Occasionally, if severe problems with premenstrual syndrome persist, hysterectomy with removal of the ovaries may be the only remaining option. It is the removal of your ovaries that will abolish your cyclical symptoms of PMS and you will need oestrogen replacement therapy to prevent menopausal symptoms (HRT-hormone-replacement-therapy). If both ovaries are removed, we gynaecologists will generally recommend that the uterus is also removed. This allows the you to take oestrogen without progestogen. The majority of patients seem to opt for an oestradiol implant (Q 28.6) at the time of surgery but there is no reason why other methods of oestrogen administration (HRT-hormone-replacement-therapy) cannot be used if this is your preference.

Clearly removing the ovaries is only an option if you are absolutely certain that your family is complete. Hysterectomy may be particularly beneficial when there are other problems such as heavy or painful periods. Hysterectomy and removal of the ovaries in younger women for the relief of PMS alone is a drastic option. It should only be considered when the PMS is severely effecting your life. Suppressing the hormone levels by GnRH analogues (8) is a useful test of the likely benefits. There are two other options that should be considered before resorting to the surgical approach in younger women: the Mirena (Mirena) with oestrogen replacement or the long-term suppression of the hormone cycle with GnRH analogues in combination with HRT (8).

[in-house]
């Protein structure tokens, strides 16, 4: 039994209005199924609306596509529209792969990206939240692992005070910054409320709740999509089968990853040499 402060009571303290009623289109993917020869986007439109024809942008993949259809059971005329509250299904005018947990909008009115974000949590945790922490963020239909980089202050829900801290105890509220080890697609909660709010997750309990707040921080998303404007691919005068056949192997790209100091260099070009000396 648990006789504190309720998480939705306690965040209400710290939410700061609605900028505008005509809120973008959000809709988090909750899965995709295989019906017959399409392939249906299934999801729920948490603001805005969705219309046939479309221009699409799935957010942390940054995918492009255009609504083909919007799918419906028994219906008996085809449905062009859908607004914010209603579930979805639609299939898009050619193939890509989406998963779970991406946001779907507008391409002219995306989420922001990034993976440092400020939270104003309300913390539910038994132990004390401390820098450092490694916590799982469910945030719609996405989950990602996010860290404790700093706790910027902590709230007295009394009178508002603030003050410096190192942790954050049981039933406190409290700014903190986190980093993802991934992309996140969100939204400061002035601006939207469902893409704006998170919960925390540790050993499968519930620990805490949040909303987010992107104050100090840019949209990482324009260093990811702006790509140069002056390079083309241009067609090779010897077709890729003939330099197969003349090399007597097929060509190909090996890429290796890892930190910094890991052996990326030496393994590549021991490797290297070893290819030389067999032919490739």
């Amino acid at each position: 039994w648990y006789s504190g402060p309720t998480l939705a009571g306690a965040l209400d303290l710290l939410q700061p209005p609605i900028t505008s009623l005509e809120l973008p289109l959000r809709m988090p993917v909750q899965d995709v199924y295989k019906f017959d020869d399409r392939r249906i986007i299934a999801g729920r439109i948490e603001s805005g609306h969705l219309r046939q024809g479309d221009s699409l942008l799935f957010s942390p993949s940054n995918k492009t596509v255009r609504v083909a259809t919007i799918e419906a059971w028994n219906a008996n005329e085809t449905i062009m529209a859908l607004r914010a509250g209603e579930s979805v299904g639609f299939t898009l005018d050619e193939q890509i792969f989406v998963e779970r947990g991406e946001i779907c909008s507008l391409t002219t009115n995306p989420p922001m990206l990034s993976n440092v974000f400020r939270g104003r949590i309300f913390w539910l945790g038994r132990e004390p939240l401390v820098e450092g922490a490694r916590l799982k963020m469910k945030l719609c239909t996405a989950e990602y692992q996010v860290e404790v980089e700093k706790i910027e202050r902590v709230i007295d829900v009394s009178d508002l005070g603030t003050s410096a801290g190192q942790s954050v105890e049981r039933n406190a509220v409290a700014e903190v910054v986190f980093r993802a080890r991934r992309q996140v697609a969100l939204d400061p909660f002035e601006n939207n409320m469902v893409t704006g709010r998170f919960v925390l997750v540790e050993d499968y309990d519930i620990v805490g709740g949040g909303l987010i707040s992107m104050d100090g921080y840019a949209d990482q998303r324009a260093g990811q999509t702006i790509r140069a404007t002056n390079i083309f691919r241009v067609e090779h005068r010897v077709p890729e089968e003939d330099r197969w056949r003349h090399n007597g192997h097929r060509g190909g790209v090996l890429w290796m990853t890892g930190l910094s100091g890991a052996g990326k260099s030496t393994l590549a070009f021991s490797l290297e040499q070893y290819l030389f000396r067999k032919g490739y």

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This is the personal website of David A Viniker MD FRCOG, retired Consultant Obstetrician and Gynaecologist - Specialist Interests - Reproductive Medicine including Infertility, PCOS, PMS, Menopause and HRT.
I do hope that you find the answers to your women's health questions in the patient information and medical advice provided.

I do hope that you find the answers to your women's health questions in the patient information and medical advice provided.

The aim of this web site is to provide a general guide and it is not intended as a substitute for a consultation with an appropriate specialist in respect of individual care and treatment.

David Viniker retired from active clinical practice in 2012.
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